All over the world, small farmers are being forced off their land to make way for corporate agriculture, writes GRAIN - and it's justified by the need to 'feed the world'. But it's the small farmers that are the most productive, and the more their land is grabbed, the more global hunger increases. We must give them their land back!
Today on World Fisheries Day, fisher peoples and their allies are taking to the streets and beaches to fight against ocean grabbing in all its forms - including Marine Protected Areas imposed without consultation that rob and criminalise local communities and benefit only privileged outsiders.
Mads Gilbert, a renowned 67-year old doctor and human rights activist who has saved innumerable lives in Gaza by working right through Israel's two most recent military attacks, has been banned by Israel from entering the territory for life. His 'crime'? Apart from healing the shattered bodies of Palestinians, he has dared to speak out about the horrors he witnessed.
The words 'Crusaders' and 'Zionists' are appearing ever more often as twins, writes Uri Avnery - and there are astonishing historical resonances between the two. If Israel wants to avoid the fate of the medieval Crusaders, it had better start accentuating the differences, and become a true Middle Eastern state, rooted in the region's native soil and culture.
A small fishing community in Tanzania is the victim of a land grab carried out by powerful national park officials using inaccurate maps, writes Alejandra Orozco-Quintero - even though they are part of a long-standing, successful conservation partnership. Is it all to make way for a high-end tourism development?
Consecutive Israeli military assaults have caused huge damage to Gaza's water and sewage systems, writes Sam Bahour. One result is that almost all Gaza's water is unfit for human consumption. Another is the tide of raw Palestinian sewage lapping on the beaches of Tel Aviv. So who should we feel most sorry for?
Israel's war on Gaza has seen the systematic and widespread destruction of civilian infrastructure essential for human survival, writes Luisa Gandolfo. This represents an apparently deliberate 'cutting off of life support' to those that survive the bombardment now under way.
Since the 1980s Cambodia has lost 84% of its primary forests, and the remote Cardamom mountains are the country's last great natural treasure, writes Rod Harbinson. Just the place for grandiose dam projects? 'No way!" say indigenous people and young eco-activists.
Liberia's Jogbahn Clan is at the forefront of efforts to resist the grab of Indigenous Peoples' land and forests for palm oil plantations. But according to the country's President, they are only 'harrassing and extorting' international investors.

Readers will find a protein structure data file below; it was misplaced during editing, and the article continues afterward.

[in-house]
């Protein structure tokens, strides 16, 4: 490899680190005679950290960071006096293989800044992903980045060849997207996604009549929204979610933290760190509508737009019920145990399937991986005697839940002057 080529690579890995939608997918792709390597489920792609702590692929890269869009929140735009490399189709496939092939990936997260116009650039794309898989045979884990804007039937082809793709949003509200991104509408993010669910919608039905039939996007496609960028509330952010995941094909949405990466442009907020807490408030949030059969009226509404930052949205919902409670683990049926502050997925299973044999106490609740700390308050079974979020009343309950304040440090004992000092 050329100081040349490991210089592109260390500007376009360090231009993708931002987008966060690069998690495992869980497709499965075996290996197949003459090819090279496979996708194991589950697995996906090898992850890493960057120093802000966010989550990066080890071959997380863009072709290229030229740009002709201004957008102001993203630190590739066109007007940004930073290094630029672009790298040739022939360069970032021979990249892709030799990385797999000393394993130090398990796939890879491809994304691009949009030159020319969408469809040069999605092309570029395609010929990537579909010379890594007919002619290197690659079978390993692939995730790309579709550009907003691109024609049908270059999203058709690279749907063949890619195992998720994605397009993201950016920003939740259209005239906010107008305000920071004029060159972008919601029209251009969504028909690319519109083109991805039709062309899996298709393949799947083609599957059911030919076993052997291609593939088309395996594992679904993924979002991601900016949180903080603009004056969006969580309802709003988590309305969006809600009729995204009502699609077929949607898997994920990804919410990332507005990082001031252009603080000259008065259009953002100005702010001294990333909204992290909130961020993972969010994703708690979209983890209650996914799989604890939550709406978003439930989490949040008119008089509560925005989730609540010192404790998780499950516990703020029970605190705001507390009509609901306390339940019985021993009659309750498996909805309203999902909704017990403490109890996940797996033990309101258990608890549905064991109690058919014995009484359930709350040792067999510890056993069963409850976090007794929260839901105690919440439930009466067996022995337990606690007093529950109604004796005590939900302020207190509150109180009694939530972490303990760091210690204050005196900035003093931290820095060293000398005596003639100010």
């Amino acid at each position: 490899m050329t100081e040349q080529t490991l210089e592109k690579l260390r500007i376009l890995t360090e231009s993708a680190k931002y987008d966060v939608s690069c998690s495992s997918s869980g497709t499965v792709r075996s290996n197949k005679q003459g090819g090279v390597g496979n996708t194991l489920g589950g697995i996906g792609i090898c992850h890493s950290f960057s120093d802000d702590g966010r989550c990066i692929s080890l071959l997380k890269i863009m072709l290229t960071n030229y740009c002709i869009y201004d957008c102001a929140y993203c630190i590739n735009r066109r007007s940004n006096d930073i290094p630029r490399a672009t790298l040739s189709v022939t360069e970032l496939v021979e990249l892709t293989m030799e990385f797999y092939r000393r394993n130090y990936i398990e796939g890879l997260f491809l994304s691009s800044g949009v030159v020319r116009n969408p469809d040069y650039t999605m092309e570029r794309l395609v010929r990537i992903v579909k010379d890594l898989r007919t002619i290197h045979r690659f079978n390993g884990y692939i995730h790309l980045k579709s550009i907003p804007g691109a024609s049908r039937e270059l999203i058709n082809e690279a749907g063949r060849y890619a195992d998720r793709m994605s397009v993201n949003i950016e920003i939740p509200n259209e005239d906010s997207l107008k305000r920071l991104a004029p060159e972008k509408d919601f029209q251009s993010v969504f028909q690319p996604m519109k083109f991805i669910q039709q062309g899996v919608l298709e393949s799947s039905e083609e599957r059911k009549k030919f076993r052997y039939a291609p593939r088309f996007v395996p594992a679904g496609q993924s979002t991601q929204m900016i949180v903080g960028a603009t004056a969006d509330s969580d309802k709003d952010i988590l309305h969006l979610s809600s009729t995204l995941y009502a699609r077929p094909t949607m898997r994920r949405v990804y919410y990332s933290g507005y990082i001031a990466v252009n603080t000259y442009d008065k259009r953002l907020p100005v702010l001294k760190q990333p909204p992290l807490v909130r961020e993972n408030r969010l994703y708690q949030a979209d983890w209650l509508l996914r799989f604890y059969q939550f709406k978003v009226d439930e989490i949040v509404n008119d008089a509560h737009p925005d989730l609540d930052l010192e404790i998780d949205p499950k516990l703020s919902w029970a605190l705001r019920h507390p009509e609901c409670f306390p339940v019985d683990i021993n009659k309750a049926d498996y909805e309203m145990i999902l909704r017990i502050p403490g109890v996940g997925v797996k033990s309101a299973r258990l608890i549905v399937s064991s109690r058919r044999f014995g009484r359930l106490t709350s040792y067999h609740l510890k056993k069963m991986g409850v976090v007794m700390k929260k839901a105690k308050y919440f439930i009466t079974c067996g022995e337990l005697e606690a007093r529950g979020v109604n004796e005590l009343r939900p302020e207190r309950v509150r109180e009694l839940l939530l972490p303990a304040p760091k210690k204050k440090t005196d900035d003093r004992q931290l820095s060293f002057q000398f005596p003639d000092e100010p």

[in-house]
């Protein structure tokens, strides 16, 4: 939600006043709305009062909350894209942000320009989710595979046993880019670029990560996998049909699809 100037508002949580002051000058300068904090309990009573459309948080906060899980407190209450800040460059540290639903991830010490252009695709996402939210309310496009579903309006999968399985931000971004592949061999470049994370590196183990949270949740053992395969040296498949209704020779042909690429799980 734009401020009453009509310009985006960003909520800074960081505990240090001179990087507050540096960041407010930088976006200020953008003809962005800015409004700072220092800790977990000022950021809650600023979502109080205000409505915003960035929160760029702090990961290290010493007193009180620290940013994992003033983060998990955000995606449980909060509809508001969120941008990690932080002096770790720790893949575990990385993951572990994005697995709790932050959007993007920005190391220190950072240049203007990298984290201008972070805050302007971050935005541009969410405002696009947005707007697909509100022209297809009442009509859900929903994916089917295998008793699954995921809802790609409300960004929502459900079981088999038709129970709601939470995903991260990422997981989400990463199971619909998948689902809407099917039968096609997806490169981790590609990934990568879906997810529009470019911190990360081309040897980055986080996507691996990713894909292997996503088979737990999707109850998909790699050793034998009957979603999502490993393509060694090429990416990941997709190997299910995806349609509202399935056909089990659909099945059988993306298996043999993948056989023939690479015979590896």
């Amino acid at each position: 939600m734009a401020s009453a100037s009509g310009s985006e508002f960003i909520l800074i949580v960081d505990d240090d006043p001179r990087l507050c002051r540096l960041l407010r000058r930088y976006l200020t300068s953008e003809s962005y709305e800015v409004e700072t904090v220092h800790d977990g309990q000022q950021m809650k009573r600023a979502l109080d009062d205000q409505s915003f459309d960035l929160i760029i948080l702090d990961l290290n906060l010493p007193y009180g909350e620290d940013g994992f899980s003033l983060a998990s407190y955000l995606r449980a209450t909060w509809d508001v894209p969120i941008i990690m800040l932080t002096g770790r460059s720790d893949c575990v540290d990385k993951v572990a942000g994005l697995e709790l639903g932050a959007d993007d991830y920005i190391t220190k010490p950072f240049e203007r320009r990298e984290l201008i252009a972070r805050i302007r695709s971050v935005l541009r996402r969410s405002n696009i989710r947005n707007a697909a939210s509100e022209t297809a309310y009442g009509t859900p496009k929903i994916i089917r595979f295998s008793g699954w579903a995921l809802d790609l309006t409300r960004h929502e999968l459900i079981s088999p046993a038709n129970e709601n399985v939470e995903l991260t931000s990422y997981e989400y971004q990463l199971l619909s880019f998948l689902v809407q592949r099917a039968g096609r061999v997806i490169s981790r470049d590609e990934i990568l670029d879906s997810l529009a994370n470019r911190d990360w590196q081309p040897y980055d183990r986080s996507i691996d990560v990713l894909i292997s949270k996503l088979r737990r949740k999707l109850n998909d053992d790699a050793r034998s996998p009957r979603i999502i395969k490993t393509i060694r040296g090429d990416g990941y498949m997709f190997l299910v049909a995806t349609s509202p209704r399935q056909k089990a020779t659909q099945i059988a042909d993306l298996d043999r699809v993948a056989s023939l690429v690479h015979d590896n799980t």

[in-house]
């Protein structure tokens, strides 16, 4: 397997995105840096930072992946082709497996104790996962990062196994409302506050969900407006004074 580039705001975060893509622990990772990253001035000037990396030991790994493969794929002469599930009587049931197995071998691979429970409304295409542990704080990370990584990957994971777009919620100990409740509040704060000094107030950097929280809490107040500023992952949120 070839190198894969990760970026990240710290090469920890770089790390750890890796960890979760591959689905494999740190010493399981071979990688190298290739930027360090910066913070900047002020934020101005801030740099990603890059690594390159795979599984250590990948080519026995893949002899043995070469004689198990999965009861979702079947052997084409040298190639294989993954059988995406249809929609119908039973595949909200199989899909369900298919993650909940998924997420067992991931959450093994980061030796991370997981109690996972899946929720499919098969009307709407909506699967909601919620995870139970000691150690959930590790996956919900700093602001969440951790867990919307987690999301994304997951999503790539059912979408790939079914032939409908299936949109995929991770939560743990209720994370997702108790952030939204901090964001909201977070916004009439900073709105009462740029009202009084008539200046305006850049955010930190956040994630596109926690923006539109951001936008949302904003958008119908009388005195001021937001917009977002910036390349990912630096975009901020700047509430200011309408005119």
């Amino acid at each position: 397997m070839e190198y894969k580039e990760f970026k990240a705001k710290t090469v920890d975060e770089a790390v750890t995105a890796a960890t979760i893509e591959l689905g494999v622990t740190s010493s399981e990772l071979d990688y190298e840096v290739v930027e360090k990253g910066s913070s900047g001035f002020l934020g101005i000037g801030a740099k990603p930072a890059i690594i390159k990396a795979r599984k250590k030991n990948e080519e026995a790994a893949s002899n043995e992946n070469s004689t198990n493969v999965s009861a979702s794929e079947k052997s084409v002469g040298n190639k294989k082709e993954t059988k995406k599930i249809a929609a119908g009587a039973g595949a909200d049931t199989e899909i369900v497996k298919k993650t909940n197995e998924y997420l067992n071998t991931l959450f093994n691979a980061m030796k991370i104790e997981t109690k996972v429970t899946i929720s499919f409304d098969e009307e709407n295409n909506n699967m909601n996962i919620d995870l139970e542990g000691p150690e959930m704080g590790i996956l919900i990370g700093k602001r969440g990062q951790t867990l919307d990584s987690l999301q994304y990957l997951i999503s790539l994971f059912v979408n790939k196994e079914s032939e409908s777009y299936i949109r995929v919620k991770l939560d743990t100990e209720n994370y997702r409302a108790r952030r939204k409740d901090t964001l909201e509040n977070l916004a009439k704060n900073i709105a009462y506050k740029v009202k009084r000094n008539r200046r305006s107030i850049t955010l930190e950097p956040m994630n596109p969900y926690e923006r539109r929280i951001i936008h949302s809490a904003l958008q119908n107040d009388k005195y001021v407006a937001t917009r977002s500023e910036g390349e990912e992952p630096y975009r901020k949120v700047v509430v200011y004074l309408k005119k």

Since 1967, Israeli soldiers and 'settlers' in occupied Palestine have destroyed 800,000 olive trees in an attempt to force Palestinian farmers from their land, writes Megan Perry. 'Our response to this injustice will never be with violence, and we will never give up and leave.'
It should be good news, but it's not. Israel's largest man-made forest is set for enlargement, but at the expense of a village where a Bedouin community has lived since they were resettled there in 1956. Its sister village is to be demolished so a new Jewish town can be built on its ruins.
Developers are determined to build a massive motor sports complex on common land above the South Wales valleys, on the edge of the Brecon Beacons National Park, writes Kate Ashbrook. But although they have planning permission, they can still be defeated. Image: Ross Merritt, via Flickr.
Small farmers are losing out as the world's farmland is becoming concentrated in ever fewer hands - and food security is suffering as a consequence. If we do nothing to reverse this trend, writes Stephen Leahy, the world will lose its capacity to feed itself.
Since July 2010 the Bedouin village of Al Araqib in the Negev desert has been demolished 68 times, writes Silvia Boarini. Many have fled but those that remain are determined to stand their ground: 'They can demolish us 100 times, but we're not going anywhere.'
Across Africa, corporations are grabbing community land and water - and nowhere more than in Liberia, where half the country has already been lost. But one community has shown it's possible to overcome intimidation, organize and resist.
Ethiopia leads the way in preserving crop seeds by engaging farming communities in the effort, and making the exchange of seeds part of village life and culture, reports Claire Provost. But now it's all at risk from a G8 plan to open Africa to corporate agriculture.
Federal Agencies have capitulated to an armed militia protecting a Nevada rancher running his cattle on 100s of 1,000s of acres of public land reserved for 'threatened' Desert tortoises - despite multiple court orders and over $1 million in unpaid fines.
A 'slow genocide' is unfolding in Ethiopia - one driven by greed rather than hatred. With Chinese and World Bank finance, massive dams and plantations are robbing the Omo Valley's 500,000 indigenous people of their land and water. The UK 'sees no evil'.
... in case there is none tomorrow. Nasser Nawajah wrote this open letter to Israel's economics minister Naftali Bennett - leader of The Jewish Home - about the water starvation suffered by Palestinians.
Protests at the proposed mining of nickel and copper in the heart of Russia's Black Earth belt have been escalating - as has the smear campaign against the protesters. Konstantin Rubakhin sees this as a positive sign ...